Confronting the Devils That Live Within Me
“I trust everyone. I just don’t trust the devil inside them.” – John Bridger
This quote is from one of my top 10 favorite movies, “The Italian Job.” In it, John Bridger, played by Donald Sutherland, leads a band of thieves before turning control of the group over to Charlie, played by Mark Wahlberg. I’m probably one of 20 people who include the movie in their favorites. Oh well. It’s good, action-packed, and I thoroughly enjoy watching it every time it’s on TV.
I haven’t seen the movie in a few months, but for some reason, I started thinking about that quote recently. I don’t know if I was feeling down on myself because of the mental effects of sarcoidosis, or if I did something that really affected me. It might have been a combination of both.
In the movie, the devil inside several characters consists of greed, pride, and selfishness. I started thinking about my own life and what devils live within me.
Certainly, living with sarcoidosis brings a level of self-pity. That could be one.
Selfishness could also be a devil inside me, because sarcoidosis would have me believe that I should keep everything I gain for myself only. Because I’m living with something bad, I deserve all the good that I receive, and I don’t need to share it.
I’ll think that people are only nice to me because of my illness. Not only is that selfish, but it’s also a mental handicap. I can’t tell you how many times folks have gone out of their way to accommodate my needs after seeing my handicap license plate or portable oxygen tank. If I don’t accept their kindness, I make sure to thank them and offer to reciprocate the favor.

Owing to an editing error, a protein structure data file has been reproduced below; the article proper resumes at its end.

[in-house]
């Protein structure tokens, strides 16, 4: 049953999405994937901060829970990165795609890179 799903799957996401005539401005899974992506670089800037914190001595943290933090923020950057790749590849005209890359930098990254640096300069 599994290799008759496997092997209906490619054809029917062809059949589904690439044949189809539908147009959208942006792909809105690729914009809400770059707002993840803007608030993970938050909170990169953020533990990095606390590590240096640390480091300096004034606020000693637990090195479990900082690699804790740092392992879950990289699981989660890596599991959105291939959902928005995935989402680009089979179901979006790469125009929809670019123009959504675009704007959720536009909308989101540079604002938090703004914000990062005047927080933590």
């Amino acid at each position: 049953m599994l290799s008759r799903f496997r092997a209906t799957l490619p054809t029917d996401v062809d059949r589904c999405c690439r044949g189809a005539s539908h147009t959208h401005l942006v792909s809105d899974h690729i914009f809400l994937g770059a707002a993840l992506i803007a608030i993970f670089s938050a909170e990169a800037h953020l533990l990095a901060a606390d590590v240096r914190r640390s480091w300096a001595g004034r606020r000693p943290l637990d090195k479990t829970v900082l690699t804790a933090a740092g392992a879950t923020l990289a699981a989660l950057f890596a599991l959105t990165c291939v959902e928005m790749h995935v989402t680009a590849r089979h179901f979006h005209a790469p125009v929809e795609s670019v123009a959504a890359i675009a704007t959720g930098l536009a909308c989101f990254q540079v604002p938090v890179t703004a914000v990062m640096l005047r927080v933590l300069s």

Other devils I live with are regret, loneliness, and abandonment. When I was hospitalized for two months, I was alone, except for a few days when my wife and some family members checked on me. After I was released, I was pretty much confined to my house. That’s when loneliness started creeping in.
Shortly after that, I started regretting the life I now have because of sarcoidosis. The irony is that my condition was not my fault. Sarcoidosis found me, I didn’t look for it! I had to learn to live with this reality. Regret wouldn’t get me down, even though chronic health issues can make me want to quit on myself.
Sometimes, I wake up in the middle of the night, and my breathing is hard and labored. I feel like I’m trying to catch my breath. By breathing deliberately and slowly, I start to come around. There’s no reason this should be happening, so I’ve had to step back and evaluate my situation.
One issue is that I’m not doing enough during the day to make a difference in my life. This is called doubt. Doubt will take me out of the game faster than anything. Before I became ill, I was busy from 9 to 5. Now, being partially disabled, I have nothing productive to do except go to the gym, which keeps me physically and somewhat mentally stable. At times, I doubt if I’ll reclaim my independence.
For those of us with sarcoidosis, that little voice in our head acts as a devil of sorts. Confusion, fear, and procrastination can keep us from living a new life. Some opportunities are missed, others are squandered. What will your excuse be?
Remember, it’s the devil in a person that can’t be trusted, and we may distrust our own devils, too.
Note: Sarcoidosis News is strictly a news and information website about the disease. It does not provide medical advice, diagnosis, or treatment. This content is not intended to be a substitute for professional medical advice, diagnosis, or treatment. Always seek the advice of your physician or other qualified health provider with any questions you may have regarding a medical condition. Never disregard professional medical advice or delay in seeking it because of something you have read on this website. The opinions expressed in this column are not those of Sarcoidosis News or its parent company, BioNews, and are intended to spark discussion about issues pertaining to sarcoidosis.